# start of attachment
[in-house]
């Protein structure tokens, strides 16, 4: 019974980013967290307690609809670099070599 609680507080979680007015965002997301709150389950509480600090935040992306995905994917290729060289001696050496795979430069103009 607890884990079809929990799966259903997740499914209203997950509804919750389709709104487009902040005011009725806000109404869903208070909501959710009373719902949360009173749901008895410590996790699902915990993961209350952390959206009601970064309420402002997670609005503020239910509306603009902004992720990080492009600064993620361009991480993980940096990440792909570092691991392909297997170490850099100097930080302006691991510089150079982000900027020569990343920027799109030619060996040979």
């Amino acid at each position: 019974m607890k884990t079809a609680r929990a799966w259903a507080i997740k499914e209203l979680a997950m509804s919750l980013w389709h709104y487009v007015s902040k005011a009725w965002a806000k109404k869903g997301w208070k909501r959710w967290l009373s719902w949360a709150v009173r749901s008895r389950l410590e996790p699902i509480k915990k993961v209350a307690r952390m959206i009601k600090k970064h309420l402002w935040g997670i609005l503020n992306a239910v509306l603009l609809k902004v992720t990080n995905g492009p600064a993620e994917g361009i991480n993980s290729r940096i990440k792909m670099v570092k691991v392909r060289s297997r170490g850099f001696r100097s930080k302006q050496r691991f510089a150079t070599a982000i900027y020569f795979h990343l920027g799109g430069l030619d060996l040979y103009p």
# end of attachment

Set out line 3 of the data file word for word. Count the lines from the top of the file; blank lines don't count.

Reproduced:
């Amino acid at each position: 019974m607890k884990t079809a609680r929990a799966w259903a507080i997740k499914e209203l979680a997950m509804s919750l980013w389709h709104y487009v007015s902040k005011a009725w965002a806000k109404k869903g997301w208070k909501r959710w967290l009373s719902w949360a709150v009173r749901s008895r389950l410590e996790p699902i509480k915990k993961v209350a307690r952390m959206i009601k600090k970064h309420l402002w935040g997670i609005l503020n992306a239910v509306l603009l609809k902004v992720t990080n995905g492009p600064a993620e994917g361009i991480n993980s290729r940096i990440k792909m670099v570092k691991v392909r060289s297997r170490g850099f001696r100097s930080k302006q050496r691991f510089a150079t070599a982000i900027y020569f795979h990343l920027g799109g430069l030619d060996l040979y103009p």